Channel 4 sell-off ‘may destroy what is special’ about broadcaster, says TV boss

The Government is currently consulting on plans to privatise the channel.

Tom Horton
Tuesday 24 August 2021 12:41
Channel 4 chief content officer Ian Katz has warned that privatisation risks destroying what is ‘special’ about the broadcaster (Lewis Whyld/PA)
Channel 4 chief content officer Ian Katz has warned that privatisation risks destroying what is ‘special’ about the broadcaster (Lewis Whyld/PA)

Privatising Channel 4 risks destroying what is “special” about the broadcaster, its chief content officer has said.

The Government is currently consulting on plans to privatise the channel.

However Ian Katz, chief content officer at Channel 4, questioned the logic behind a potential sale.

Speaking at the Edinburgh TV Festival, he said: “Pretty much to a man and woman, it feels like every producer has popped up and said that selling off Channel 4 would be tantamount to an act of self-harm against one of the most successful sectors of the British economy.”

He added that the likely impact of privatisation on the channel’s output “has started to crystallise”.

Figures including actor Rob Delaney It’s A Sin writer Russell T Davies and The Thick Of It creator Armando Iannucci have voiced opposition to the potential sale of the broadcaster.

Channel 4, which was founded in 1982 to deliver to under-served audiences, is owned by the Government and receives its funding from advertising.

The Department for Digital, Culture, Media and Sport (DCMS) said the decision to review Channel 4’s ownership structure had been taken because the changing media landscape posed a serious threat to traditional linear broadcasters.

Mr Katz said: “We should make no mistake that a purely profit-driven Channel 4 would be a very different beast to the Channel 4 that we know now, and much that is really special and treasured about Channel 4, I think, would very likely be lost.”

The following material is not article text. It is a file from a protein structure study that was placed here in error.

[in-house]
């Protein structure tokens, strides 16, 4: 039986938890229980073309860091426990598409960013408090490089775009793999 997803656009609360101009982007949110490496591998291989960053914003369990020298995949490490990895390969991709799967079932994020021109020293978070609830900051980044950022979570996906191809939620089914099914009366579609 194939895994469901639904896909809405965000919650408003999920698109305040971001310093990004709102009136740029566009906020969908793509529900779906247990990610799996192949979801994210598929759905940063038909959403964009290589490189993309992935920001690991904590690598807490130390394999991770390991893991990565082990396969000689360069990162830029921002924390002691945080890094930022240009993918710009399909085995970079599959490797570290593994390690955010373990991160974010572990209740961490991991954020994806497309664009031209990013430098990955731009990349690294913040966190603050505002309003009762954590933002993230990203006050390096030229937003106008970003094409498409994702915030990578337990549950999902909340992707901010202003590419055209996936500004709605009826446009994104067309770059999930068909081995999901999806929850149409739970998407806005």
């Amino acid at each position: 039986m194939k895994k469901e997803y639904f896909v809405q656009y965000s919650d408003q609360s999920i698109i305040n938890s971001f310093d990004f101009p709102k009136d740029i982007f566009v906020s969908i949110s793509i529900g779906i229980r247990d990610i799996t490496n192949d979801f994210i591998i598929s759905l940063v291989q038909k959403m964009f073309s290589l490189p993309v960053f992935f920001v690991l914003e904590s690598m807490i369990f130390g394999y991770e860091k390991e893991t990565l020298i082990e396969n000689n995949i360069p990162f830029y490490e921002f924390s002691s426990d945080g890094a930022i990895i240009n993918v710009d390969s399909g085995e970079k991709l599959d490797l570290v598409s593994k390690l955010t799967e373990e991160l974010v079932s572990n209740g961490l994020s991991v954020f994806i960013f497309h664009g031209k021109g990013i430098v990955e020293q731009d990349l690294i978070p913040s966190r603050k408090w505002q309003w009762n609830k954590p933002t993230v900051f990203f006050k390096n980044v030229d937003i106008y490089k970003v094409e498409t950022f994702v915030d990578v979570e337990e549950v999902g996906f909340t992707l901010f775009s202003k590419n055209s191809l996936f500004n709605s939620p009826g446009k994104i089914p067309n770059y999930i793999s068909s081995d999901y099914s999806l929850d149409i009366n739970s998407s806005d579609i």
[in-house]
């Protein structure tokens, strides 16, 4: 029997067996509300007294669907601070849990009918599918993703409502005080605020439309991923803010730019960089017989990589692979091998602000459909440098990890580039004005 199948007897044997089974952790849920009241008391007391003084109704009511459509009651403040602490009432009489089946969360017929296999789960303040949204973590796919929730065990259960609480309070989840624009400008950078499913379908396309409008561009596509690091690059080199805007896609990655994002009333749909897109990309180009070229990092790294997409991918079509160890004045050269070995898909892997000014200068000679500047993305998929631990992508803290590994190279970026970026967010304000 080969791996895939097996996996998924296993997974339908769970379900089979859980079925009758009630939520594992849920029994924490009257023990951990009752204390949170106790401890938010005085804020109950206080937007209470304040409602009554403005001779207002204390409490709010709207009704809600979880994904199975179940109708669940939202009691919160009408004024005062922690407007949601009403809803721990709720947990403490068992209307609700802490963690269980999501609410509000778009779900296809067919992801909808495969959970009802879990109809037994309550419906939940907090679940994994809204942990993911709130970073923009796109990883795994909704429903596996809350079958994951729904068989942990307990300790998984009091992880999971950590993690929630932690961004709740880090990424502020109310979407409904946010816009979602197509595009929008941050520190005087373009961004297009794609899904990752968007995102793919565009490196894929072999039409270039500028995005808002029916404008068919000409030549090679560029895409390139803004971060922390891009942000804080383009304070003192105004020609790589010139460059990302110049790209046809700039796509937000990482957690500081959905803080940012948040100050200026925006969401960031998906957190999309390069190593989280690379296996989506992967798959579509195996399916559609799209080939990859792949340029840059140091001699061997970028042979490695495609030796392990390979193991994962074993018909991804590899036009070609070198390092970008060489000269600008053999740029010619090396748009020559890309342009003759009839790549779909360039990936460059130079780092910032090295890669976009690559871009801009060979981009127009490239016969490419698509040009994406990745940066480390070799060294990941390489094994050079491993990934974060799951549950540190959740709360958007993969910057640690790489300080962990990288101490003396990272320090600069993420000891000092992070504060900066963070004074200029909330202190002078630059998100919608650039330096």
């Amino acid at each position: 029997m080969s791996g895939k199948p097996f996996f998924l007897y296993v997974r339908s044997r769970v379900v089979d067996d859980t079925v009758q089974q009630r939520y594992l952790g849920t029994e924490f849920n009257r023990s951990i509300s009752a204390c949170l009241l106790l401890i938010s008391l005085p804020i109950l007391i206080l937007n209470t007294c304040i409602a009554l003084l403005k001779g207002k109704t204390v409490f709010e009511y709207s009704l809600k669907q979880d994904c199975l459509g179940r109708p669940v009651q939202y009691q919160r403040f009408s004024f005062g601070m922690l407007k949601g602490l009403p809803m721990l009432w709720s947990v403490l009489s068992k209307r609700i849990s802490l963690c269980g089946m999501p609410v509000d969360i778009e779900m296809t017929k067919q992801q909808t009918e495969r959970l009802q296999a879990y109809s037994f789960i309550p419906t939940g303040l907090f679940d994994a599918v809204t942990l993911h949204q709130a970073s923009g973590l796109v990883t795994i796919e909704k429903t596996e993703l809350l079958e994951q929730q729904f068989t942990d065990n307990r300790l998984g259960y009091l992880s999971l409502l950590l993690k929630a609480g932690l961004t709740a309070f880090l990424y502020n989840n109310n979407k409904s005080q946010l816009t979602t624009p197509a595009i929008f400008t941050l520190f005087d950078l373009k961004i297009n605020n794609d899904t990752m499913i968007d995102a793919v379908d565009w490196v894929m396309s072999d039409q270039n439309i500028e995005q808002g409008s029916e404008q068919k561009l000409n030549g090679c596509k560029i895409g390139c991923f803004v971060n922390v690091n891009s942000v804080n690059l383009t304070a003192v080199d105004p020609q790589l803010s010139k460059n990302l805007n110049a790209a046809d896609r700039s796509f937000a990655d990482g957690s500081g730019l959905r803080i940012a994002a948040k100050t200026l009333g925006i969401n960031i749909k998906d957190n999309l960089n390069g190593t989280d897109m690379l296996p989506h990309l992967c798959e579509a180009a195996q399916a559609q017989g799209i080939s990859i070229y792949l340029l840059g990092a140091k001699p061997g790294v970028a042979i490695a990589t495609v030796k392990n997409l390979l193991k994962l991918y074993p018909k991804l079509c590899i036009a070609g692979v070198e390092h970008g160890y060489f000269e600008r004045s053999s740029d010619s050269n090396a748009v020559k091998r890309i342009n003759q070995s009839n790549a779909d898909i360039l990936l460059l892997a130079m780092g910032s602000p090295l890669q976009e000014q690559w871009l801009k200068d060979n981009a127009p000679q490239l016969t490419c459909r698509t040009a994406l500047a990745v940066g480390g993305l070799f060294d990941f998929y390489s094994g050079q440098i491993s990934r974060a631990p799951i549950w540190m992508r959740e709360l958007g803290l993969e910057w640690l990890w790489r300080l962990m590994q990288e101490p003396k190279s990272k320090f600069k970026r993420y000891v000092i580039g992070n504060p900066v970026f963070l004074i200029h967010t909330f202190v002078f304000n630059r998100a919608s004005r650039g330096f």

He added that he is “privileged enough to be part of a team” that has “the primary purpose of trying to serve the remit for the greatest number of people possible”.

“And if you move to a profit-driven organisation, that changes,” he said.

“Everyone comes in wanting to maximise profits and inevitably what then happens is the remit, the licence requirements, become an albatross around your neck.”

He added: “What’s really special about the channel would be, I think, destroyed.”

The DCMS has been contacted for comment.

Mr Katz also discussed the financial performance of Channel 4 during the coronavirus crisis.

Channel 4 was founded in 1982 to deliver to under-served audiences (John Walton/PA)

He said the broadcaster had to “really squeeze” its spending on new content at the height of the pandemic last year.

“But the really good news … is that performance was strong, advertising came back really strongly in the back half of last year,” he said.

“And what we’ve been trying to do ever since is to put money back into content investment as quickly as we could.”

He said the broadcaster is now putting £24 million into its content budget for next year.

“That’ll take us up to the highest level of content spend since 2017 – the highest level in five years, which I think is really significant.”

He added: “I think there’s a certain irony to the fact we’re having a debate about the sustainability of Channel 4 at the moment that sees Channel 4 in probably the rudest commercial health it’s been in in a decade.”

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